Nail Gun Buying Guide

Hammers are great for removing nails, but nothing beats a nail gun for driving them in. Though you might think of nail guns as being the exclusive property of construction workers, there is a wide variety of nail guns on the market that are suitable for home use. Learn about your options and choose the nail that is right for you.

Nail Gun Size
One size does not fit all when it comes to nail guns. There's no universal nail gun that works with every kind of nail, so you'll need to match your nail gun to the kind of work you're doing.

Brad nailers are the smallest and least powerful nail guns. These nail guns typically run on batteries or electrical current and fire 18-gauge nails up to two inches in length. Brad nailers are great for crafts and hobbies, but they're not powerful enough for home repair, save for some limited use in putting up thin pieces of paneling.

Finish nail guns will fire 15- and 16-gauge nails up to 2 ½ inches long. If you're putting up moldings or decorative elements and nailing into blueboard or wood, these nail guns will get the job done. Dense woods, like oak, or hard wall surfaces, like concrete, may be too much for these nail guns to handle.

Framing guns are used for general construction. These are the heaviest and most powerful nail guns, and while they won't shy away from thicker, denser woods, they won't work if you're nailing into concrete or trying to set nails deep into hard sills. Framing nail guns will work with a variety of longer, thicker nails.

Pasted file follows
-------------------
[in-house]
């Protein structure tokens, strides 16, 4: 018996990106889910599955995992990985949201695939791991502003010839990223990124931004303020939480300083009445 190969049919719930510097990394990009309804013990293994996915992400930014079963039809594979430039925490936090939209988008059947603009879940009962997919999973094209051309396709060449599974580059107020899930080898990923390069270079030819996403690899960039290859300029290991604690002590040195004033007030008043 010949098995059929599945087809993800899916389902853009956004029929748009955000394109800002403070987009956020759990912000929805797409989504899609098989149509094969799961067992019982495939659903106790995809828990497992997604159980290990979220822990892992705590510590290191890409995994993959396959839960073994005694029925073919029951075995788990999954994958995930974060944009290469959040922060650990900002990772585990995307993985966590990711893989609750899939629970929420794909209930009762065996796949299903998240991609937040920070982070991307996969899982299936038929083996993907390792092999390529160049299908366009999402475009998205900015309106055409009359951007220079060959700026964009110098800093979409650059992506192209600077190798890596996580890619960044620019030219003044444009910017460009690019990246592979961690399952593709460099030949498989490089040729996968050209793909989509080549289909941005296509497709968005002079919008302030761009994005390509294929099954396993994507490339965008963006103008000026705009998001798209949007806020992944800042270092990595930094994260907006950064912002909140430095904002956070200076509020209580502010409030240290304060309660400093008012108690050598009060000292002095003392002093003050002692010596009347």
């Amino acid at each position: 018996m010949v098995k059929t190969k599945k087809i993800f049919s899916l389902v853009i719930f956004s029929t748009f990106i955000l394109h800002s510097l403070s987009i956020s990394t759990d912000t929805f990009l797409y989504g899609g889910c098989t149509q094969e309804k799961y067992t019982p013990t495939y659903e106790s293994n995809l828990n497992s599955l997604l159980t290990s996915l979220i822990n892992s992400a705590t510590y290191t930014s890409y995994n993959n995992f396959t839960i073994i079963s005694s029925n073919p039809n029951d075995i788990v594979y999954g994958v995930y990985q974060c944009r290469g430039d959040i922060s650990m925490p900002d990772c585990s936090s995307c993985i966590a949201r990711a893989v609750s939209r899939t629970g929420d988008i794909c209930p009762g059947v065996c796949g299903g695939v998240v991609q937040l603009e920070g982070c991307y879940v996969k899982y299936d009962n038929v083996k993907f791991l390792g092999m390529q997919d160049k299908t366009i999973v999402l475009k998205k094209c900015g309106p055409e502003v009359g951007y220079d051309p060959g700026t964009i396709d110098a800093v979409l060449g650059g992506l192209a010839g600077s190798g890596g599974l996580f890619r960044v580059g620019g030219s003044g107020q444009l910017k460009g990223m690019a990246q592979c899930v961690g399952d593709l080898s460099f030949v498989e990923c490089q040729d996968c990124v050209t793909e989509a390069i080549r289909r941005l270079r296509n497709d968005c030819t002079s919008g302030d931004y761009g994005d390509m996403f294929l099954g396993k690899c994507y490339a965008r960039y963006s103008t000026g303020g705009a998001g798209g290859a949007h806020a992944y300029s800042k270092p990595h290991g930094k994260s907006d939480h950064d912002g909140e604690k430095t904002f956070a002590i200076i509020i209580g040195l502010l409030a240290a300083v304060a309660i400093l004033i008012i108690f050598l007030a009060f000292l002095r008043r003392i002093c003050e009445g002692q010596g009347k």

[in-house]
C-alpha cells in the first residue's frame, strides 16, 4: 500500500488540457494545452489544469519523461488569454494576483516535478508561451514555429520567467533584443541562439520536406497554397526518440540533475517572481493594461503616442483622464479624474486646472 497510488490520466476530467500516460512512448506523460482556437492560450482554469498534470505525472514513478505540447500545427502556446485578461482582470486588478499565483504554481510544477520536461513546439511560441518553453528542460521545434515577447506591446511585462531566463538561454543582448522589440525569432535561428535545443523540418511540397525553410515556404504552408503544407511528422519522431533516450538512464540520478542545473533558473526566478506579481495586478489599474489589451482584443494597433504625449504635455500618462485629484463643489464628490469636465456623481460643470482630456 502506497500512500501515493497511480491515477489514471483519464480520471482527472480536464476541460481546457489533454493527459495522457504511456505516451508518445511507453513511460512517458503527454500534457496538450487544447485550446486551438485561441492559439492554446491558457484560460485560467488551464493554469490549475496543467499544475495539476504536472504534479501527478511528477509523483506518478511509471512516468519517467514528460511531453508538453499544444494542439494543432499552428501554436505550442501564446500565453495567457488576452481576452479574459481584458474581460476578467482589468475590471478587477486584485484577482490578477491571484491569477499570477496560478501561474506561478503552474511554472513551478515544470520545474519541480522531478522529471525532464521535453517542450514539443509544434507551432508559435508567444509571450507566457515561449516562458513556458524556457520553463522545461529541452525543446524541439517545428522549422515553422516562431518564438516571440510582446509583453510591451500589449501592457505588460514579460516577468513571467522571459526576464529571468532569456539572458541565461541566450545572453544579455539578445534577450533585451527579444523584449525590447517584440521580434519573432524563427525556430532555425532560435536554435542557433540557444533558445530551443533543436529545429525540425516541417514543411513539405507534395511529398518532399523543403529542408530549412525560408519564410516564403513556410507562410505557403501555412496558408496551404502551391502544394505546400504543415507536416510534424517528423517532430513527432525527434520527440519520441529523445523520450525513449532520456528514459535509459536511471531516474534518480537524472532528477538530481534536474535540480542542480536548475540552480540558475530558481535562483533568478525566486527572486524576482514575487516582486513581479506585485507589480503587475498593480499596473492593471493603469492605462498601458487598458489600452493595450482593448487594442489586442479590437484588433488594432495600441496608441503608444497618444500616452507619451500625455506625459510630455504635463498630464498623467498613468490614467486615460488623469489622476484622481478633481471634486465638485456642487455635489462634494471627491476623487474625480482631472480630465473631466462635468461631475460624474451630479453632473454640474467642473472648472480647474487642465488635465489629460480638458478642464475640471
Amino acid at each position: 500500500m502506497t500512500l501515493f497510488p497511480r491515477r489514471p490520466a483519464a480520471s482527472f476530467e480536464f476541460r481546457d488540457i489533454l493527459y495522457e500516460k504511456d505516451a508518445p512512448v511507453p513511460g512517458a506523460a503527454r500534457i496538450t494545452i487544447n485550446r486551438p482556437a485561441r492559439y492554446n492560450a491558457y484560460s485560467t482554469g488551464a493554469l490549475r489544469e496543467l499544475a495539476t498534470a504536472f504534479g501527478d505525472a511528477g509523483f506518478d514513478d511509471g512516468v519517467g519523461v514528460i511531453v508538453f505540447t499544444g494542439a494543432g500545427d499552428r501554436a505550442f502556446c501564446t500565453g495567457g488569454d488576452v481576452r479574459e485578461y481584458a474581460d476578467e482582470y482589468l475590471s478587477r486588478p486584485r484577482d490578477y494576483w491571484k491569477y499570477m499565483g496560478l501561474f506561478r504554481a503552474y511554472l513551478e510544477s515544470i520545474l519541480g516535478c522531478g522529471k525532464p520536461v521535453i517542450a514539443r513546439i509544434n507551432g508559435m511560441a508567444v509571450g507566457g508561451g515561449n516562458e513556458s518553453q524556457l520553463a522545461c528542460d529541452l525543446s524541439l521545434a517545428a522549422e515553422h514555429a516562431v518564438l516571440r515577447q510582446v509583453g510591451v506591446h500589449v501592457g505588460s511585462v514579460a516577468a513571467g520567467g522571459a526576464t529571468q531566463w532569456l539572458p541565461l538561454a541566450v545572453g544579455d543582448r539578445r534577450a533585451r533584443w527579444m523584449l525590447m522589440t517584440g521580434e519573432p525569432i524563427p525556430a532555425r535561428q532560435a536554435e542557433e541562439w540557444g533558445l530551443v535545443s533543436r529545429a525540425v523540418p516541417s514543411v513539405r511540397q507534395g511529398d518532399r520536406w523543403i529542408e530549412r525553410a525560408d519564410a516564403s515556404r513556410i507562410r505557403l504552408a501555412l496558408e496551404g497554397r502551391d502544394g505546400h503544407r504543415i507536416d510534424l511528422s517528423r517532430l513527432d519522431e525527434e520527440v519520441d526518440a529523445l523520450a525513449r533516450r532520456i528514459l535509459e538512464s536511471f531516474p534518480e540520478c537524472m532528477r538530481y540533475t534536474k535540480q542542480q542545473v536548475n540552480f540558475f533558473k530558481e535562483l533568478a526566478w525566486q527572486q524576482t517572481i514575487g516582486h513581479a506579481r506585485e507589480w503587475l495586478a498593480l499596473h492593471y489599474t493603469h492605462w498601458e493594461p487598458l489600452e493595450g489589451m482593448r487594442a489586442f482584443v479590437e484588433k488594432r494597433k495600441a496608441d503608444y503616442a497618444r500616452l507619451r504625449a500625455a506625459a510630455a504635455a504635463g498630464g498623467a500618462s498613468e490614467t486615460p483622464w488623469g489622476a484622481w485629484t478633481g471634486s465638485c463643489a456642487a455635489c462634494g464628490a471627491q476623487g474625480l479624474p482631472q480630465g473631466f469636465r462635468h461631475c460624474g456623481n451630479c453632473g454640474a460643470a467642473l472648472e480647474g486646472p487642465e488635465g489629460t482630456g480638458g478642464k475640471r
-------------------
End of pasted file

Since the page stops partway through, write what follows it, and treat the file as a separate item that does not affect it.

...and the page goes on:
In addition to size, consider how a nail gun is loaded. Some use continuous coils of nails, while others have magazines that require specially designed refills. Be sure that the proper nail size is readily available for your nail gun.

Operation
Most nail guns use electricity or compressed air to drive nails. A handful of specialized nail guns use gunpowder or compressed gas for driving nails into concrete, but these are for commercial use and may require permits and licenses to operate.

The simplest choice is an electronic nail gun that runs on house current or batteries. Electronic nail guns typically use a spring-driven piston to provide the force needed to drive the nail. Corded nail guns offer more power than battery-operated models, but keep you leashed to a power outlet. A handful of commercial-grade nail guns that use rechargeable batteries are also available, and these are a good choice for roofing and exterior finish work where cords can be a nuisance.

Pneumatic nail guns use compressed air to fire a piston that drives the nail. They're far more powerful than electronic nail guns and tend to be more durable. But in order to use a pneumatic nail gun, you'll need an air hose and a source of compressed air. Air compressors run on gas or electricity and cost hundreds of dollars.